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1956-1960 DeSoto Adventurer

1959, 1960 DeSoto Adventurer

Things got worse for 1959 and 1960 DeSoto Adventurer models. Chrysler relieved DeSoto of its own headquarters and plant in 1959. The entry-level Firesweep had always been built by Dodge, but now the Firedome, Fireflite, and Adventurer were assembled at a Chrysler factory. Quality control was improved, but rumors of DeSoto's demise grew, and the division could ill afford to retain Adventurer's full exclusivity. For the first time, the car appeared in the fall brochure. "Pure gold... in ride, pride and pleasure," said the spread.

Exterior color options for the 1959 DeSoto Adventurer included black (shown here) and white pearl.
Exterior color options for the 1959 DeSoto
Adventurer included black (shown here) and
white pearl.

Gold anodized wheel covers and aluminum side sweeps were again reserved for the Adventurer. They contrasted with available black or white-pearl exterior colors. To simulate grained leather, the coupe's roof was covered in "Leather-tone," a textured vinyl-base paint in matching body color. No other DeSoto got the gold and white vinyl upholstery with "Nylon Casino Corde" inserts. Fireflite and Firedome could, however, be ordered with new swivel front semi-buckets. They were standard on Adventurer and touted in a DeSoto press release as "the greatest seating development in automobile history."

Stiffened rear springs were the only Adventurer suspension advantage. Like all '59 DeSotos, it was offered with a load-levelling rear air suspension, another failure that ended with standard shocks being retrofitted.

Most significant. Adventurer's dual-quad engine was now available in any DeSoto model, even the Firesweep wagon. Pictured in the brochure painted a gleaming gold with red valve covers and accessories, the "Fabulous Adventurer Engine" was priced from $142 in the Firesweep to $108 in the Fireflite.

­This V-8, a bored version of the Firesweep's 361-cid, shared its 383-cid displacement and 10.1:1 compression ratio with the standard Firedome and Fireflite engines. But it had a special camshaft and valve gear, and a modified distributor. It was rated at 350 bhp, 25 more than the single-four-barrel version standard in the Fireflite. Acceleration remained strong, with the Adventurer's 0-60 mph time again in the low 10-second range.

Prices increased to $4427 for the coupe and to a hefty $4749 for the convertible, but Adventurer production rose slightly, to 590 hardtops and 97 convertibles. That total was just three short of the 1959 300-E, which had finally relinquished its hemi V-8 for a 380-bhp 413-cid wedge. The Chrysler coupe cost $892 more than the Adventurer hardtop, and the letter-series ragtop listed for a full $1000 more than the DeSoto convertible.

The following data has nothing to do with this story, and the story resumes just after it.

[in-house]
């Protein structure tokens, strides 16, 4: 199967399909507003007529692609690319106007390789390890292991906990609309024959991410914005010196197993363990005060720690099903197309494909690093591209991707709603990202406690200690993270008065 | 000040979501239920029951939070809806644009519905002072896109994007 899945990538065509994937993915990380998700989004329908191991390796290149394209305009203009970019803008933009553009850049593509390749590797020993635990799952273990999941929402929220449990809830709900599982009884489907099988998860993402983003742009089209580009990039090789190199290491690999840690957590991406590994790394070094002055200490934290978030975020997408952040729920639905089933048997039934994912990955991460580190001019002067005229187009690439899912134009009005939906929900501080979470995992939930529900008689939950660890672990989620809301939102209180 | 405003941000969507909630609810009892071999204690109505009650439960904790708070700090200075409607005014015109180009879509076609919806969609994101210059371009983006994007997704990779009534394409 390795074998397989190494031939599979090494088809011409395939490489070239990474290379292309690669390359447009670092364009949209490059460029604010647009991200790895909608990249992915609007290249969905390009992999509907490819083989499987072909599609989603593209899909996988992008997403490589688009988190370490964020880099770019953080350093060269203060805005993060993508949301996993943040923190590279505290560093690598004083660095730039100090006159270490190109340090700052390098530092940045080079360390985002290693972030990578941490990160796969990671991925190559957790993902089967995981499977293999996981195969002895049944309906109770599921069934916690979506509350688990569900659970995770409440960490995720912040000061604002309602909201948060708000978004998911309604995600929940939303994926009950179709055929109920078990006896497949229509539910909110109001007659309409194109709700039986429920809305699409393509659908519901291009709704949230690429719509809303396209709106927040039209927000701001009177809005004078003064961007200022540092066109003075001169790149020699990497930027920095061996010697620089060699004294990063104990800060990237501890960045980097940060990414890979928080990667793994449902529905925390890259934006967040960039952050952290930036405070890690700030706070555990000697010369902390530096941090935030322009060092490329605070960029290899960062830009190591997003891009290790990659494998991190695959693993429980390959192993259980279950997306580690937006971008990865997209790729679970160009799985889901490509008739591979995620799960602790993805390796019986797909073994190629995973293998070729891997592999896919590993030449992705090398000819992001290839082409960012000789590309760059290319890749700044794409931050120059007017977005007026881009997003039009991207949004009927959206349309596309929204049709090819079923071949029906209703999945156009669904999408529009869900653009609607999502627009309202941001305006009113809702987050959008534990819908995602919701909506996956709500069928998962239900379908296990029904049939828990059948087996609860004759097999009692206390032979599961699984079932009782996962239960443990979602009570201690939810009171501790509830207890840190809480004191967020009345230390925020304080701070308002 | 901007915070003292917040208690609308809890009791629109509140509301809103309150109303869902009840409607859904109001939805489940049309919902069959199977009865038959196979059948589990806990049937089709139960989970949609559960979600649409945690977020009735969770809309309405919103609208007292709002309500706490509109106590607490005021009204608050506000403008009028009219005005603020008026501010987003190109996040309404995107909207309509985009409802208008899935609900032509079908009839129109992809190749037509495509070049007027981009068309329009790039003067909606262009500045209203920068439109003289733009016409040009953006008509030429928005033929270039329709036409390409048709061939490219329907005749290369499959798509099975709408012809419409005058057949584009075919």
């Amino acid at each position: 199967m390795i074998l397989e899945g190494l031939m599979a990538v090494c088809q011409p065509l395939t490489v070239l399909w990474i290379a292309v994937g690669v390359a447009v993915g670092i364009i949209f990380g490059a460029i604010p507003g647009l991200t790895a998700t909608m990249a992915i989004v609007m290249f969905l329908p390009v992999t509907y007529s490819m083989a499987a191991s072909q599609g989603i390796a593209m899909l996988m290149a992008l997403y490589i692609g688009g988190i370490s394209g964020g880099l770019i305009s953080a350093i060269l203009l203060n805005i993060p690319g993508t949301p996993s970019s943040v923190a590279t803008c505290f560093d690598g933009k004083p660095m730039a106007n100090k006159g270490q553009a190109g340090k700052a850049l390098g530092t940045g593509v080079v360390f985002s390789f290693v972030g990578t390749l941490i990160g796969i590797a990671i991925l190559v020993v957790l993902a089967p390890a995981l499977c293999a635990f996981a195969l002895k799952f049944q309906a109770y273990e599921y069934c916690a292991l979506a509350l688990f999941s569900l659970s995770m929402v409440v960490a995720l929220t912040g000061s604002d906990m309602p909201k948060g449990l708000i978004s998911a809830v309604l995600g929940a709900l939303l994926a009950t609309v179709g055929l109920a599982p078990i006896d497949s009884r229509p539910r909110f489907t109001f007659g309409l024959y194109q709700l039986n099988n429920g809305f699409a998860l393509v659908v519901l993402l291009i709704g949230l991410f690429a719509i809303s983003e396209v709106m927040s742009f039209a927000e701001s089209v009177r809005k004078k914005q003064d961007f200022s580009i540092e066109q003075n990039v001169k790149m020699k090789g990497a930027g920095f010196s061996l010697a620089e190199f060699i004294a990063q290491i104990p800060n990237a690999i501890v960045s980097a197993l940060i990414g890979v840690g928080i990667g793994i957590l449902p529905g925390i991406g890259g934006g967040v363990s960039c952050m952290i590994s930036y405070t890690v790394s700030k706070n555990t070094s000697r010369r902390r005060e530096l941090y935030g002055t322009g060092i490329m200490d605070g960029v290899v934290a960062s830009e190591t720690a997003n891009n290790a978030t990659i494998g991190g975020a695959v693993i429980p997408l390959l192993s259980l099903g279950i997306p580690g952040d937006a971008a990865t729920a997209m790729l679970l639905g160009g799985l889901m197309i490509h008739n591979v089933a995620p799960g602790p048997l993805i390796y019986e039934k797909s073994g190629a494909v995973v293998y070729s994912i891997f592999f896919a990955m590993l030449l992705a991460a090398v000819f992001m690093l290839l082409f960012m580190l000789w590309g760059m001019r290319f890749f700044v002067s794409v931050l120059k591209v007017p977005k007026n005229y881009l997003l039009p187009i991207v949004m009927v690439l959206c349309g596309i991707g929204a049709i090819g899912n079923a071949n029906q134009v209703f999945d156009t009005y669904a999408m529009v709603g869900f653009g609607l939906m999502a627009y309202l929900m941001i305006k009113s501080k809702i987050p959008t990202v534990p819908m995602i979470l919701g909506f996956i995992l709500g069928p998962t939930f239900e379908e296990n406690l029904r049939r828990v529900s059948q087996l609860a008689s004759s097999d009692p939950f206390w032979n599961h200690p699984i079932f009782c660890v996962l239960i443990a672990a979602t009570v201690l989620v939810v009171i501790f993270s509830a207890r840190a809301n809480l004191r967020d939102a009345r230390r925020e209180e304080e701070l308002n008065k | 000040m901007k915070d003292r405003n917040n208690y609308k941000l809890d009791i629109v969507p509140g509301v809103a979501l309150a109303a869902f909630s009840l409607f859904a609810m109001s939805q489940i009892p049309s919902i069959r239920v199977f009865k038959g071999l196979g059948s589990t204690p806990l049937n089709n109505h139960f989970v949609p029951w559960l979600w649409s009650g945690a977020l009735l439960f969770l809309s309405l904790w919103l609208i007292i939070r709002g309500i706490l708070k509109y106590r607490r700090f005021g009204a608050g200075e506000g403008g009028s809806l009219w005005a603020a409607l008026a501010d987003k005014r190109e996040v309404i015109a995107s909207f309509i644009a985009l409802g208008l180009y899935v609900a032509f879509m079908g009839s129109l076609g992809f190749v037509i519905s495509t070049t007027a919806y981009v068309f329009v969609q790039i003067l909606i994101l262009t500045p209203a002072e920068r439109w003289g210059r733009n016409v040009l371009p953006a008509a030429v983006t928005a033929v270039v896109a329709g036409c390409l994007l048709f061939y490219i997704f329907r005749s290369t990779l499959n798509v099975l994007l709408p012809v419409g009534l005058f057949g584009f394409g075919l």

Chrysler publicly denied it, but by the start of the 1960 model year, DeSoto's fate was all but sealed. The division dropped any pretense that the Adventurer was a special performance model. In fact, all top-trim-level DeSotos were now "Adventurers." The only other models were called Fireflites. Both were offered as two- and four-door hardtops and a four-door sedan, all with unibody "Fleetwing" styling on the Firesweep's previous 122-inch wheelbase.

The 1960 DeSoto Adventurer could be ordered with an optional Ram Charge ram-induction system.
The 1960 DeSoto Adventurer could be ordered with
an optional Ram Charge ram-induction system.

Fireflites came with the 295-bhp 361, Adventurers the 305-bhp two-barrel 383 from the '59 Firedome. A four-barrel version of this engine was an $85 option on Fireflites and a $54 feature on Adventurers. Called the Mark I, it was fitted with dual exhausts and was rated at 325 bhp. In a final bow to its high-performance past, the Adventurer could be ordered with a ram-induction system that used specially tuned manifold pipes and two four-barrel carburetors. Called the Ram Charge option, this $283 extra was exclusive to the Adventurer and boosted its 383 to 330 bhp at 4800 rpm.

Adventurer prices ranged from $3579 for the four-door sedan to $3727 for the hardtop sedan. DeSoto production sunk to 26,081 units, of which 11,597 wore the Adventurer badge. Independence took another hit with the creation of the Chrysler-DeSoto-Plymouth Division.

Even model distinctions dissolved for 1961, when the once-proud line consisted of nothing more than a two-door coupe and hardtop, both badged simply "DeSoto." Powered by a 265-bhp 361-cid V-8, the garish-grilled cars bowed on October 14, 1960. On November 18, Chrysler issued a 165-word statement announcing that DeSoto was ceasing production. Just 3034 had been built for the '61 model year.

There were intermittent reports that the marque would resurface. Motor Trend featured drawings of a proposed DeSoto version of the '62 Dodge Lancer compact. With a V-8 engine, it was to have been a real high-performance threat. The name of the this flight of fancy was, in a cruel twist, the "Adventuress."

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